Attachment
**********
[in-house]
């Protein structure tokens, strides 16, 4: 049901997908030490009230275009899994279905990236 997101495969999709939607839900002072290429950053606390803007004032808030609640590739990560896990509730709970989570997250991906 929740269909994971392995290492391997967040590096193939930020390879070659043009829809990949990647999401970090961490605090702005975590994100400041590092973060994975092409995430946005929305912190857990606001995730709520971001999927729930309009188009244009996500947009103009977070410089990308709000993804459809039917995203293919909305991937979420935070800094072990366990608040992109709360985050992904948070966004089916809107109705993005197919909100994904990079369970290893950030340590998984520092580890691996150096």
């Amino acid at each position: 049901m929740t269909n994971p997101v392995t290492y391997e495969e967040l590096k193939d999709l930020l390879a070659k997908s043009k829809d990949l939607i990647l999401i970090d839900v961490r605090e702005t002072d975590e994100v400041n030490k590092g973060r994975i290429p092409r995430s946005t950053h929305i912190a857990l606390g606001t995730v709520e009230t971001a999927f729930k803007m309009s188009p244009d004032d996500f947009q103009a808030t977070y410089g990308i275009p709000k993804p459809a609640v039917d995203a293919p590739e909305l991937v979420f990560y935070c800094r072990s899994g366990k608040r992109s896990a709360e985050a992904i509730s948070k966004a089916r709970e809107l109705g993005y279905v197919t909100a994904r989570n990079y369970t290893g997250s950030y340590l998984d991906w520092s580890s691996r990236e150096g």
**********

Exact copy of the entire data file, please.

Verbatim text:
[in-house]
């Protein structure tokens, strides 16, 4: 049901997908030490009230275009899994279905990236 997101495969999709939607839900002072290429950053606390803007004032808030609640590739990560896990509730709970989570997250991906 929740269909994971392995290492391997967040590096193939930020390879070659043009829809990949990647999401970090961490605090702005975590994100400041590092973060994975092409995430946005929305912190857990606001995730709520971001999927729930309009188009244009996500947009103009977070410089990308709000993804459809039917995203293919909305991937979420935070800094072990366990608040992109709360985050992904948070966004089916809107109705993005197919909100994904990079369970290893950030340590998984520092580890691996150096």
């Amino acid at each position: 049901m929740t269909n994971p997101v392995t290492y391997e495969e967040l590096k193939d999709l930020l390879a070659k997908s043009k829809d990949l939607i990647l999401i970090d839900v961490r605090e702005t002072d975590e994100v400041n030490k590092g973060r994975i290429p092409r995430s946005t950053h929305i912190a857990l606390g606001t995730v709520e009230t971001a999927f729930k803007m309009s188009p244009d004032d996500f947009q103009a808030t977070y410089g990308i275009p709000k993804p459809a609640v039917d995203a293919p590739e909305l991937v979420f990560y935070c800094r072990s899994g366990k608040r992109s896990a709360e985050a992904i509730s948070k966004a089916r709970e809107l109705g993005y279905v197919t909100a994904r989570n990079y369970t290893g997250s950030y340590l998984d991906w520092s580890s691996r990236e150096g």